As the Senate prepares to act and soon vote on the House bill, additional steps will need to be taken to address wide-scale financial distress caused by the economy constricting. The hallmark of Congressional efforts to stem this health emergency and any related economic downturn should meet the needs of working families. Above all, Congress must ensure accessible and affordable testing and treatment for the Coronavirus, regardless of income, location, disability, or immigration status. It must also:

  • Ensure all have the support they need to take sick leave and care for family members without risking their jobs or their paychecks.
  • Ensure low-income workers and individuals facing hardship have the assistance they need to put food on the table and provide for their families.
  • Give special care and attention to individuals at increased risk of infection, including individuals in prison, immigrants and children in detention, in long-term care facilities, and experiencing homelessness.
  • Economic stimulus measures should focus first on low-income and vulnerable communities. Such policies also have the strongest economic impact. Any bailouts and emergency assistance for major industries and businesses must be paired with comparable assistance for low-wage workers and vulnerable individuals.
  • Oppose any efforts to use the pandemic as an excuse to further militarize the border or exacerbate immigration deportation and detention.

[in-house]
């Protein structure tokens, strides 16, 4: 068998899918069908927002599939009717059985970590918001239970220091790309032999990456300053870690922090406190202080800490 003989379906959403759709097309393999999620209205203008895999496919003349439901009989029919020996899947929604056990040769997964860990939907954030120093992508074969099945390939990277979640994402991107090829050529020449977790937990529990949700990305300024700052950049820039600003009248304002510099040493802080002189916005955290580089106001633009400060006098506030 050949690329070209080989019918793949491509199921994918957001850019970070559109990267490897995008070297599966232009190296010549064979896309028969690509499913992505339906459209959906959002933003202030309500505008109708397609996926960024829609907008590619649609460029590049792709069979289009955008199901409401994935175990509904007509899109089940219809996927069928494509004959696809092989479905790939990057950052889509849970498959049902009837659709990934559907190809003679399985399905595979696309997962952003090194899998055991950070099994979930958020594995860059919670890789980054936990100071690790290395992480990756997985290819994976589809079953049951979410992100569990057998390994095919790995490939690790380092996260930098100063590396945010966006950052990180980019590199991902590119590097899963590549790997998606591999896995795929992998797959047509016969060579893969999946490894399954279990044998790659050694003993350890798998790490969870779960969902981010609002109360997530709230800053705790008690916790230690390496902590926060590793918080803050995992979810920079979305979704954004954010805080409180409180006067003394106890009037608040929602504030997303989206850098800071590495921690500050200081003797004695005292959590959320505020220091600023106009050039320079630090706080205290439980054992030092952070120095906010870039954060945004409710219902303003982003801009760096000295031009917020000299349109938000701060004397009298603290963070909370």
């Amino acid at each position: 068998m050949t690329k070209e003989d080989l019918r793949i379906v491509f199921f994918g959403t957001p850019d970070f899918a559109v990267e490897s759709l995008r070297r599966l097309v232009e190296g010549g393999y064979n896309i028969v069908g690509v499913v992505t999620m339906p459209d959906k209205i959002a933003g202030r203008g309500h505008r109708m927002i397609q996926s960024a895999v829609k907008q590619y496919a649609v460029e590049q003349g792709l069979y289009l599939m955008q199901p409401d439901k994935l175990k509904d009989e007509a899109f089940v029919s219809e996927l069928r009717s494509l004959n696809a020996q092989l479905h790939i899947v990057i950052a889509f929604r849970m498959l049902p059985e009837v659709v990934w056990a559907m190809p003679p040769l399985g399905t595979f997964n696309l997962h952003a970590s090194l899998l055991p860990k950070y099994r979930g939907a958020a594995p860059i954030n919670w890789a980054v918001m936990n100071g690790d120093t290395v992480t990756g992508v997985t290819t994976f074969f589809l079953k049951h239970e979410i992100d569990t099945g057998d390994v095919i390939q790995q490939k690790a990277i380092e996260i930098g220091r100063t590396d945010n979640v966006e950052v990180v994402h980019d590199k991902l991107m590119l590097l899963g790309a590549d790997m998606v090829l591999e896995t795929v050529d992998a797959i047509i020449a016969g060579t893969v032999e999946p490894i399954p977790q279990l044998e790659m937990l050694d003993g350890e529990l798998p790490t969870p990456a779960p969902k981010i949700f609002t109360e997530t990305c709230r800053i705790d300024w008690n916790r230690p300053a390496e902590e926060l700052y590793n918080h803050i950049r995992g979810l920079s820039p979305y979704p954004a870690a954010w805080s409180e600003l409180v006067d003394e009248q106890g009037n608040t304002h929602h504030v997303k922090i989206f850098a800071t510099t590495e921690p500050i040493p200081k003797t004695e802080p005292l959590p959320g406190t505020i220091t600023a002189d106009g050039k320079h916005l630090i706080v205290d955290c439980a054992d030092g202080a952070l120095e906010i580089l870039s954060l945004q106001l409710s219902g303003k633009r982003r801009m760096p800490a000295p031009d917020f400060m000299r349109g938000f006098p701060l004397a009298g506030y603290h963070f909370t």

While we laud recent passage of the House bill, and recommend swift action on these emergency measures in the Senate, we recognize the need for a stronger and wider social safety net, especially for the disproportionately impacted like low-wage workers, domestic workers, and people of color. In terms of paid family and sick leave, we strongly Congress take up and pass the Family Act, and the Healthy Families Act, which would guarantee seven days of paid sick leave.

Our federal tax code incentivizes massive wealth accumulation and the prioritization of profit, driving a greater wedge between the share of the population who have only some, if any, savings for an emergency, and those who a lot. This preferential treatment for the wealthy can only have consequences down the line, as we’re discovering, since the Federal Reserve’s fiscal response to economic crisis has done little to touch on the lives of everyday working families. The slow degradation of our nation’s labor laws, the stagnation of wages and benefits, and the country’s insistence on lending a lifeline to corporations and not people is a thorough indictment of our economic policy.

Coronavirus’ indiscriminate path is showing us that the inequities in our systems continue to leave millions of Americans vulnerable to economic instability and health care insecurity. Because it’s no longer a manner of if, but when, we rewrite our nation’s social and economic policy to better meet the needs of families in crisis, we must summon the same political courage and haste it will have taken to pass these emergency measures.


Beth is an ordained minister with the United Methodist Church. I am thankful of her courage in sharing her account of living with coronavirus and for reminding me that spiritual practice can serve as a lifeline in times of hardship.